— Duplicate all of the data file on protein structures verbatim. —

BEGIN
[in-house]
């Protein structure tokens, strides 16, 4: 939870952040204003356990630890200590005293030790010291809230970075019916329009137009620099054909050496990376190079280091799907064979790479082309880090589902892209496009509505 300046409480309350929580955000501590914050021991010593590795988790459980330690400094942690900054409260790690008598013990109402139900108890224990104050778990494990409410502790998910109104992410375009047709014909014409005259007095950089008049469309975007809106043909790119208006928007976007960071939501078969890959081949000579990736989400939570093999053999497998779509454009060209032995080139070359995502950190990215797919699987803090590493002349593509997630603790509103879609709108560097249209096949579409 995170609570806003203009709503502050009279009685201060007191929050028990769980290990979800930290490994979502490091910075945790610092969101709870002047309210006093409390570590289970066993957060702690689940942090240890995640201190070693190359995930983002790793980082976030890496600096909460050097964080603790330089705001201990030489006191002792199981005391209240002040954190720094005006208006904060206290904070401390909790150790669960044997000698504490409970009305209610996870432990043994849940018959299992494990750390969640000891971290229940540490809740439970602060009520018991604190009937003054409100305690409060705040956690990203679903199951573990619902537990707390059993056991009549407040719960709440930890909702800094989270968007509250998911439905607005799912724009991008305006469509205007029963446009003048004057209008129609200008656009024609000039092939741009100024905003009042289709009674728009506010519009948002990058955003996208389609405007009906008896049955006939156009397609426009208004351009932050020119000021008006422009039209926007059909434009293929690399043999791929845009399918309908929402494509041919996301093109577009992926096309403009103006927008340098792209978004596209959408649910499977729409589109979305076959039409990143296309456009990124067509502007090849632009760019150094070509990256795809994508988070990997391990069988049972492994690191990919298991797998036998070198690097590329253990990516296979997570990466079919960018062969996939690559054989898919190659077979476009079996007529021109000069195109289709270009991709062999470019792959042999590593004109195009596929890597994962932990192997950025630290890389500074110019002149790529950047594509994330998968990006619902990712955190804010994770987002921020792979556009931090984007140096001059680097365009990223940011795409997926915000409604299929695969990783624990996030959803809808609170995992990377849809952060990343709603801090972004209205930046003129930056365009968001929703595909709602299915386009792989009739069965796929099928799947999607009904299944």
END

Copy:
[in-house]
């Protein structure tokens, strides 16, 4: 939870952040204003356990630890200590005293030790010291809230970075019916329009137009620099054909050496990376190079280091799907064979790479082309880090589902892209496009509505 300046409480309350929580955000501590914050021991010593590795988790459980330690400094942690900054409260790690008598013990109402139900108890224990104050778990494990409410502790998910109104992410375009047709014909014409005259007095950089008049469309975007809106043909790119208006928007976007960071939501078969890959081949000579990736989400939570093999053999497998779509454009060209032995080139070359995502950190990215797919699987803090590493002349593509997630603790509103879609709108560097249209096949579409 995170609570806003203009709503502050009279009685201060007191929050028990769980290990979800930290490994979502490091910075945790610092969101709870002047309210006093409390570590289970066993957060702690689940942090240890995640201190070693190359995930983002790793980082976030890496600096909460050097964080603790330089705001201990030489006191002792199981005391209240002040954190720094005006208006904060206290904070401390909790150790669960044997000698504490409970009305209610996870432990043994849940018959299992494990750390969640000891971290229940540490809740439970602060009520018991604190009937003054409100305690409060705040956690990203679903199951573990619902537990707390059993056991009549407040719960709440930890909702800094989270968007509250998911439905607005799912724009991008305006469509205007029963446009003048004057209008129609200008656009024609000039092939741009100024905003009042289709009674728009506010519009948002990058955003996208389609405007009906008896049955006939156009397609426009208004351009932050020119000021008006422009039209926007059909434009293929690399043999791929845009399918309908929402494509041919996301093109577009992926096309403009103006927008340098792209978004596209959408649910499977729409589109979305076959039409990143296309456009990124067509502007090849632009760019150094070509990256795809994508988070990997391990069988049972492994690191990919298991797998036998070198690097590329253990990516296979997570990466079919960018062969996939690559054989898919190659077979476009079996007529021109000069195109289709270009991709062999470019792959042999590593004109195009596929890597994962932990192997950025630290890389500074110019002149790529950047594509994330998968990006619902990712955190804010994770987002921020792979556009931090984007140096001059680097365009990223940011795409997926915000409604299929695969990783624990996030959803809808609170995992990377849809952060990343709603801090972004209205930046003129930056365009968001929703595909709602299915386009792989009739069965796929099928799947999607009904299944």